My first (conscious) awareness of feminism was probably while watching Legally Blonde. The character Enid Wexler is supposed to be this exceedingly feminist, soap-box-preaching, pretentious lesbian. This character always seemed like she was angry with Elle, the protagonist, for no reason. The character felt judgmental and rude. So I guess for a while I thought of feminists as being the same way. My family didn’t really talk about feminism; they never said anything negative about it either. Something about the word “feminist” just seemed taboo in conversation.
Later I didn’t really think of feminists as rude lesbians, but rather as heavier vocal women. Even thought characters like Enid were skinny, I thought that feminists were much more likely to be fat or ugly than women who were not feminists. I thought that these women were not only feminists because they wanted equality but also because they couldn’t use things like “charm” or “beauty” to further themselves or find a boyfriend. I thought that these women were feminists because they couldn’t be anything better. So my perception was more media based than reality based and ultimately untrue.
I think the weirdest thing is that my mom is almost as feminist as you can get in most of her philosophies. She believes that women should get the same education as men, that women are just as capable as men in almost any job, she has worked her way to the top of her company, crashed through the glass ceiling and become our family’s bread winner. In heterosexual marriage she believes that men and women are partners, that one is not automatically subservient to the others. She encouraged me to pursue anything that I wanted to pursue, with no limitations because of my gender.
My family is not the “ideal” patriarchal nuclear family. My mom and dad both make large decisions, neither persons word carries more weight than the other ( ok…well sometimes my mom’s word carries more weight.) I think that overall she espouses many ideals from the feminist and women’s movement.
I would not have called myself a feminist until college, but looking back I think my first traces of feminism lead back to middle school youth group. Every Wednesday night we would have youth group with different messages and stories from the bible. This week we were studying Moses and his leadership through the desert. When our youth pastor called for volunteers for someone to play Moses I was the only person who raised my hand. But our pastor said “ Moses was a guy. In the Presbyterian church men are the pastors, leaders, and deacons. You can be Moses’ wife.” I don’t remember if Moses was even married, but I sure as hell was not going to be a wife in this skit. She didn’t even have any lines. So they found some guys to play Moses and his cronies and some girls ( not me) to stand beside them, silent, as their wives. There was just something about that evening I thought was unfair. I would have made a much better Moses that stupid Josh and he didn’t even want to be up there. Why would men make better leaders in the church? Why can’t women be preachers or pastors? I didn’t see the logic.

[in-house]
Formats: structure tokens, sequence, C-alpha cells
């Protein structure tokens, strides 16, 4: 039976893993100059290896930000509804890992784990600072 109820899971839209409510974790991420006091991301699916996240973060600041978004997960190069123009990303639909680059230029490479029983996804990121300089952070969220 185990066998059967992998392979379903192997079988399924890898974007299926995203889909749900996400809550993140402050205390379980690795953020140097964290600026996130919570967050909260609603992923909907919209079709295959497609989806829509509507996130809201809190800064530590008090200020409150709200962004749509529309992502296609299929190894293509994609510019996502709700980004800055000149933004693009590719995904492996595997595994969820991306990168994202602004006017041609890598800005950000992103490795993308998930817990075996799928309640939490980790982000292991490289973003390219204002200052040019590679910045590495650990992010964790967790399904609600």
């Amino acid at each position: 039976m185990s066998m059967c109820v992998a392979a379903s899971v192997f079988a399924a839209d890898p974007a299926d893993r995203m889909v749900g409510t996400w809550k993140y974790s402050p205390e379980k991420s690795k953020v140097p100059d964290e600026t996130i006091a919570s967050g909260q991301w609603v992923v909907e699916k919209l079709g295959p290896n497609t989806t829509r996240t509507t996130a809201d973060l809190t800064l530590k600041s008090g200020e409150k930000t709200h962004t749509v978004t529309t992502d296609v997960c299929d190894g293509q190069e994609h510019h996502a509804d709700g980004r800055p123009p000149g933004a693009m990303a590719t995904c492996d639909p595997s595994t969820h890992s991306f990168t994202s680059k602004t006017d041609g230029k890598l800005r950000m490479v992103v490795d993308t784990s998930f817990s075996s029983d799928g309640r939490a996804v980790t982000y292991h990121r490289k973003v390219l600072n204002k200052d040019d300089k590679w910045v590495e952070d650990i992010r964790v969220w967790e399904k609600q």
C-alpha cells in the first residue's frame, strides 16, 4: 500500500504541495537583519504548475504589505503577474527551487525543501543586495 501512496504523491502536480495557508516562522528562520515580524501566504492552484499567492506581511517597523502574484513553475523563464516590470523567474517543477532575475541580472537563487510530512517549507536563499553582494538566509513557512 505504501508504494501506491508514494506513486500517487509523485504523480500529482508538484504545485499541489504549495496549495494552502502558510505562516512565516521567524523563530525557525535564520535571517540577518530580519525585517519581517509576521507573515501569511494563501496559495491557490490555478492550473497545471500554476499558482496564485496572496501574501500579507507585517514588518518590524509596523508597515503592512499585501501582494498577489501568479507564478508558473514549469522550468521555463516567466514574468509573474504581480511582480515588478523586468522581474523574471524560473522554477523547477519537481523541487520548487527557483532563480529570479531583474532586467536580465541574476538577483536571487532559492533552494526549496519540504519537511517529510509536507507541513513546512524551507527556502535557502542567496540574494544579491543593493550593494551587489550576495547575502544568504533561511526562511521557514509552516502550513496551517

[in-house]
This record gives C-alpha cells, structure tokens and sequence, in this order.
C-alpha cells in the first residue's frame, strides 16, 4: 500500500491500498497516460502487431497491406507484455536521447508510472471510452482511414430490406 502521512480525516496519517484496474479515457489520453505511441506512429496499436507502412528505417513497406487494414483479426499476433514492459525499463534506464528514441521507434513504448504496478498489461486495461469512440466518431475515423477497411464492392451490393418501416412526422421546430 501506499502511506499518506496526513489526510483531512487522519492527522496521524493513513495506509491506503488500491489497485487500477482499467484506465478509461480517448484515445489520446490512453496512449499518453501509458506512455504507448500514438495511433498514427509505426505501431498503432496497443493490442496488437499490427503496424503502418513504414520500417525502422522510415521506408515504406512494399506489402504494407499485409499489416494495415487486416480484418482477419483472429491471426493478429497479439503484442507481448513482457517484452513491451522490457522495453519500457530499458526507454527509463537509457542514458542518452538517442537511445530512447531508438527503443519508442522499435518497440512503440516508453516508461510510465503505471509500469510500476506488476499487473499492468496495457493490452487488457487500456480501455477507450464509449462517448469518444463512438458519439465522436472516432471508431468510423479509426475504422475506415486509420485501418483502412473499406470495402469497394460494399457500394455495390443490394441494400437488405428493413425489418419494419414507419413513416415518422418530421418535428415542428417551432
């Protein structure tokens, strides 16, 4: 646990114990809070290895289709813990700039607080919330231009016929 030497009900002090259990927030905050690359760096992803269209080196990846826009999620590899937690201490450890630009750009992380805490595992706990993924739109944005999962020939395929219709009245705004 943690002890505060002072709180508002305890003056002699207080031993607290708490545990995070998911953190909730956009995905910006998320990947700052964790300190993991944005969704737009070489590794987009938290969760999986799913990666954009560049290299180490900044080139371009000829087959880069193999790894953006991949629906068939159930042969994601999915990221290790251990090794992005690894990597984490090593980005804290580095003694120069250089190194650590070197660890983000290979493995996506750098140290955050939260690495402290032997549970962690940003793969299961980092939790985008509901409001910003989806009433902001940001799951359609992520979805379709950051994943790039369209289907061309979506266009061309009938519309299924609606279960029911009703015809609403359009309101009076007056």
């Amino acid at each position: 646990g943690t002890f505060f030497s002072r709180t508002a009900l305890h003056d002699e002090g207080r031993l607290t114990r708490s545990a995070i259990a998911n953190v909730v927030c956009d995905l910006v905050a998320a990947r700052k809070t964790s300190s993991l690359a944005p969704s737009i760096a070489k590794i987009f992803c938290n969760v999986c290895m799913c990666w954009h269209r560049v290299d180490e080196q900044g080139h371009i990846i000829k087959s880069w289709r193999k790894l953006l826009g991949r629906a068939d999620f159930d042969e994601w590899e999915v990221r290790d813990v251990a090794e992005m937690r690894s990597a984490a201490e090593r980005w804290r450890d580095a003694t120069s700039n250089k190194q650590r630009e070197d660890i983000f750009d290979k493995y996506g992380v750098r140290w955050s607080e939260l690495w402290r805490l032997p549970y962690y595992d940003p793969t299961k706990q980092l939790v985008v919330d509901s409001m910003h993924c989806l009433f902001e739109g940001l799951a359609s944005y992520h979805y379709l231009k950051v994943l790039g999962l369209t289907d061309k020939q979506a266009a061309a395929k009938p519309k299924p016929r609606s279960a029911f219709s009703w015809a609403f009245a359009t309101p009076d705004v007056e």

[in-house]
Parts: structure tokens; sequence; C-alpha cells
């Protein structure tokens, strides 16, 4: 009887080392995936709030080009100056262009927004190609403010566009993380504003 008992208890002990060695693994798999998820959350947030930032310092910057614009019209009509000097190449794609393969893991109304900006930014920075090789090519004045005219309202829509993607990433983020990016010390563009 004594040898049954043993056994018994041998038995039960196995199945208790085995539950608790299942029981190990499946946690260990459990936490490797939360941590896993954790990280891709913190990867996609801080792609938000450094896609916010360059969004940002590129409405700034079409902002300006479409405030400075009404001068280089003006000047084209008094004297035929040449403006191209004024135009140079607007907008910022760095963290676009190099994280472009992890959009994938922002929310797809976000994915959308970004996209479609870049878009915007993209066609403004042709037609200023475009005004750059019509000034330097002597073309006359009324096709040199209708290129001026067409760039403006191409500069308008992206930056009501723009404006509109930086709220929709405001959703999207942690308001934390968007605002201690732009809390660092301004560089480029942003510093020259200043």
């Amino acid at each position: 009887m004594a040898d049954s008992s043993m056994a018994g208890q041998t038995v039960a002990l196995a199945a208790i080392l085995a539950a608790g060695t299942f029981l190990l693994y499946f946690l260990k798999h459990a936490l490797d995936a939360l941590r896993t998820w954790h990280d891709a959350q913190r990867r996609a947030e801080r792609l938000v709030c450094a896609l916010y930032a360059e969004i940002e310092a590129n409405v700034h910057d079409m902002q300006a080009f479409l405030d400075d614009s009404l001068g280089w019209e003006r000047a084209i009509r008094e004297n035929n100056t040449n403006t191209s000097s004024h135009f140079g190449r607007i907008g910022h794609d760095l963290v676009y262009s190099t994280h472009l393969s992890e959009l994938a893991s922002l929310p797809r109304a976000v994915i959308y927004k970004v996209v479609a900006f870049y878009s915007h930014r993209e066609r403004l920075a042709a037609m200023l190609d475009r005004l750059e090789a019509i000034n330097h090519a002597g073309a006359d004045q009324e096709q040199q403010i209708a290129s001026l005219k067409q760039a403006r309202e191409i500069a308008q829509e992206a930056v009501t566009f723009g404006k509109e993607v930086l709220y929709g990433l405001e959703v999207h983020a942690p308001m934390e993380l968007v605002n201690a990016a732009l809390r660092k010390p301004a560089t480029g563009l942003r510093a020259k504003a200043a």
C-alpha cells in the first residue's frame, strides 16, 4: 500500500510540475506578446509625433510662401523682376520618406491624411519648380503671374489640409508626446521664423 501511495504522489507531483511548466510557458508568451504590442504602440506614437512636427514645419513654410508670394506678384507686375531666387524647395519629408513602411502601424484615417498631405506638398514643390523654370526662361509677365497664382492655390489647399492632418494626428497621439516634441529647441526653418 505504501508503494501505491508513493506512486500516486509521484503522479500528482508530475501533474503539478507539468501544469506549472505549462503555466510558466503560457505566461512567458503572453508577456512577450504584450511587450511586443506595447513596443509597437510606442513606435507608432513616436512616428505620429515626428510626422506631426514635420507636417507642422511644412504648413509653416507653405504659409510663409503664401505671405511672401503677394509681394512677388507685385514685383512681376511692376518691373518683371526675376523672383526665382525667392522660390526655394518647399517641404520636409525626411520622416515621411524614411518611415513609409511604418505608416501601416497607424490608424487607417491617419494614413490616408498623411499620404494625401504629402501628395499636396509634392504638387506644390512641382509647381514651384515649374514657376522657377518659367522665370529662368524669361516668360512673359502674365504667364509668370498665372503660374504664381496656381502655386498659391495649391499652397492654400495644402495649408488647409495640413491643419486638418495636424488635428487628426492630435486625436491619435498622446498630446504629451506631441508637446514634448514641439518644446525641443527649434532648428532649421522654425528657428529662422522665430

In college I took Gender and Communication. That class opened up my world, my view of women and gender. I saw feminism in a clearer light. It was also a class full of self proclaimed feminists and tons of women. It was cool to be a feminist. They had what seemed like an enlightened outlook and fun t-shirts ( I will join just about anything for a t-shirt…especially if it’s a long sleeve t-shirt). I started to notice some of the things we talked about in class, especially “chilly climate.” I happen to think that I am fairly stimulating to teach, I talk easily and joke often. But I was in a fight class that semester, and I felt like there was a definite gender bias ( weather intentional or unintentional). The boys could get away with murder and the girls got in trouble for wearing the wrong shoes. There would be days when our professor wouldn’t acknowledge my presence.
I feel like part of that switch in thinking about feminism was party because of how much I read and learned in communications classes and partly because being a feminist ( or a democrat) is the cool thing to do in college. So in this setting I feel perfectly open and secure in my feelings about feminism. I will proudly call myself a feminist in any college setting.
But I think the media plays a big part in our perception of feminism. I think that unless taught about actual feminist belief, that most people will continue to think of feminists as bra-burning, man eating, falling off the left, angry, dirty, fat women. How many images do we really see to the contrary? I just don’t think Enid Wexler is the best example of feminism. Even if there are characters that identify with feminist ideal and are portrayed in a positive light, very rarely are they actually labeled feminist.
My view of feminism has definately changed. I think that people will learn to grow out of misconceptions and move closer to the truth. At least I hope so.